Monday, 17 December 2018

REVIEW: HYMN by Sarah Brightman


The world’s best selling Soprano, Sarah Brightman’s much anticipated fifteenth studio album HYMN is a joyous listening experience. Featuring an engaging and eclectic mix of uplifting spiritual songs, Brightman showcases her beautiful classical soprano in a genre that is perfectly suited to her voice. The well-curated collection of inspirational, choir-based songs are different enough to keep the listener engaged throughout, but occasionally falter due to over-the-top production.

The opening title track sets the sacred tone for the rest of the album with majestic orchestrations and a powerful choral backing. At times, Brightman’s voice seems to be overpowered by the chorus and it’s difficult to tell if the blending is intentional or if the grandeur of the song became too much. There are similar issues scattered throughout the album that don’t make it any less enjoyable, but some songs could have benefitted from a simpler arrangement.

Brightman is in her element with the operatic selections such as “Sogni” which features a duet with Vincent Niclo. Their voices are rich and powerful, blending together exceptionally well. It is one of the tracks in Italian, but Brightman’s expressive voice conveys the feelings of these songs without needing to understand the lyrics. “Canto Per Noi” is another fine example of this that is much simpler in its production, allowing her voice and storytelling to shine in its own right.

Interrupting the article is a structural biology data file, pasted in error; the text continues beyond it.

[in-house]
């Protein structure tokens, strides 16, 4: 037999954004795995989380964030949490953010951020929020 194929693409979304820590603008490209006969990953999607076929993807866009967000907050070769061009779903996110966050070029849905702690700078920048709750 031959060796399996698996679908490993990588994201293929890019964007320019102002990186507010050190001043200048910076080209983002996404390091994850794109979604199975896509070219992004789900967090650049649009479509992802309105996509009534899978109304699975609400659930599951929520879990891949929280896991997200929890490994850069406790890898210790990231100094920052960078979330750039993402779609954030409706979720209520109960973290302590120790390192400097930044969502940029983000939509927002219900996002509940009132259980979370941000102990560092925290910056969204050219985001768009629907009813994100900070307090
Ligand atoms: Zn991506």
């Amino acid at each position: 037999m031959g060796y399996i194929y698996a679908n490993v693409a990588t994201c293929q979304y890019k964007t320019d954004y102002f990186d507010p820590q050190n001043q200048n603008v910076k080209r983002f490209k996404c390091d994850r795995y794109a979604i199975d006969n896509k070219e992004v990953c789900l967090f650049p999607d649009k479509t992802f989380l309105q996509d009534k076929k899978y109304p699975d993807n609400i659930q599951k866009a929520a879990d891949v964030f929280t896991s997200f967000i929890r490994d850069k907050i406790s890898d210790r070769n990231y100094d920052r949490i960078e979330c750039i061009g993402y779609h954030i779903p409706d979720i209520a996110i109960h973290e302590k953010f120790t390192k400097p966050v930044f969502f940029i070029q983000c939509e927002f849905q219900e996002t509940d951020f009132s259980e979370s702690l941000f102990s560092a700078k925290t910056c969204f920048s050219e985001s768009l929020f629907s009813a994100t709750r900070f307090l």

Surprisingly, the contemporary songs sit well in Brightman’s range and provide a much needed contrasting sound. “Sky and Sand” and “Fly to Paradise” are up-tempo selections with an almost pop-rock feel to them, while “Follow Me” is folksy and equally interesting. The highlight of the album is “Miracle,” a collaboration with Yoshiki, a Japanese musician, songwriter, composer and record producer who is best known as co-founder of the band X Japan. The creative orchestration features elements of electric instrumentals and a dramatic choral backing that makes for a stirring and powerful ballad.

HYMN literally ends on a high note with the final selection, “Time to Say Goodbye,” with lyrics written by Brightman herself and sung in English for the first time here. It’s a fitting close to the grand CD. Opera and sacred music may naturally be a match made in heaven, but HYMN goes beyond expectations to deliver a captivating album highlighting her ability to flawlessly crossover between genres.

Review by Laura Talbot

Rating: ★★★★
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